6. There was sufficient information available to the NCCB by the 1970s to have justified modifications to the Program for Priestly Formation to assist in screening candidates for the priesthood in order to identify those prone to sexually act out with children. While bishops are arguably free to ordain any candidate for the priesthood they choose (provided those candidates meet the standards set forth by Canon law) the duty exists under civil law to protect children from known danger. This was not done.

In dioceses throughout the country, when cases of sexual abuse by priests have surfaced, recurring problems have occurred:
1. lnadequate investigation. In virtually all cases, rumors and/or complaints and other forms of notice of misconduct were received by Church officials but no investigation was conducted. This is clear from the records involving Fr. Peebles and Fr. Kos in this case. Regarding Fr. Hughes, there were numerous red flags involving his close relationship with Jane Doe, a young girl who was 12 and 13 years old at the time, that if properly investigated could have prevented the abuse. This is part of a common pattern of not investigating allegations or red flags indicating potential abuse.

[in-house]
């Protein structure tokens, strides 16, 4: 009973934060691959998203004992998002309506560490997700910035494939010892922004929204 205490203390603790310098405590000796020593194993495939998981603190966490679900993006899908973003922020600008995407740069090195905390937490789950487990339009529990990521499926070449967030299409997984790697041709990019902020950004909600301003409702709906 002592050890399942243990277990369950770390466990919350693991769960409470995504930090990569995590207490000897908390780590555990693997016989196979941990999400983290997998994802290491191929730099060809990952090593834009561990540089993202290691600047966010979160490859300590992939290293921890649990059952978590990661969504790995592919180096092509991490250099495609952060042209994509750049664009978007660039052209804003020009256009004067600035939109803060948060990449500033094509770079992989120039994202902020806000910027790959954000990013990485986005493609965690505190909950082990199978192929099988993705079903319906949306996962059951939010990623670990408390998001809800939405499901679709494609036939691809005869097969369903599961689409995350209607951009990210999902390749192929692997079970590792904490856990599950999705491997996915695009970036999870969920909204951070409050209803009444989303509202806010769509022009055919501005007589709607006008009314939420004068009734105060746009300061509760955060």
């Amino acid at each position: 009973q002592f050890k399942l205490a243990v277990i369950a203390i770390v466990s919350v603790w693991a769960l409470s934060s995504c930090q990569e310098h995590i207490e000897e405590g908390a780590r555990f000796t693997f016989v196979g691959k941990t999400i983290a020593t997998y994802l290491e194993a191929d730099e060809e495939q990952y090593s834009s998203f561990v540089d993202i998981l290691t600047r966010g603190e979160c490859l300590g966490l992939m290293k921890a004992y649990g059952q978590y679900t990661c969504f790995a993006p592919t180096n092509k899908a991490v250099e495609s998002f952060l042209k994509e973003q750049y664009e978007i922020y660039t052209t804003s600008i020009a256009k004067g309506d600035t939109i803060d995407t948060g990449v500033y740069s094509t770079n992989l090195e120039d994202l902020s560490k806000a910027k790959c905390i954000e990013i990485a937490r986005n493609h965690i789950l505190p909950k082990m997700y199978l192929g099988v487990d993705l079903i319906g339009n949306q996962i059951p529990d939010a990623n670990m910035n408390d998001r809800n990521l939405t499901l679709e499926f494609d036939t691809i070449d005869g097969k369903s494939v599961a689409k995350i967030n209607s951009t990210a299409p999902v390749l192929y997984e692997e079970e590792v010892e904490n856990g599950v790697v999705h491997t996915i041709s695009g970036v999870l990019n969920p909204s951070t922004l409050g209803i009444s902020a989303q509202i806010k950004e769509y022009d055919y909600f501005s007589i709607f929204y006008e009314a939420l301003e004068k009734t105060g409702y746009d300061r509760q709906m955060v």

2. lnadequate supervision. Priests accused of sexual molestation are often found to have had suspicions raised against them early in their careers and, in some cases, prior to entering the seminary, or even in the seminary. After receiving reports of sexually acting out, or rumors of such, in many cases there have been no investigation or supervision and priests have simply been transferred from one parish to another. In other cases, red flags indicating a potential for misconduct were ignored. There is evidence of inadequate supervision with regard to Fr. Robert Peebles, Fr. Rudy Kos, and Fr. William Hughes.
3. Reporting to civil authorities. It is rare that allegations of sexual abuse of minors are reported to civil authorities. There is evidence of failure to report in the cases involving Peebles, Kos, and Hughes.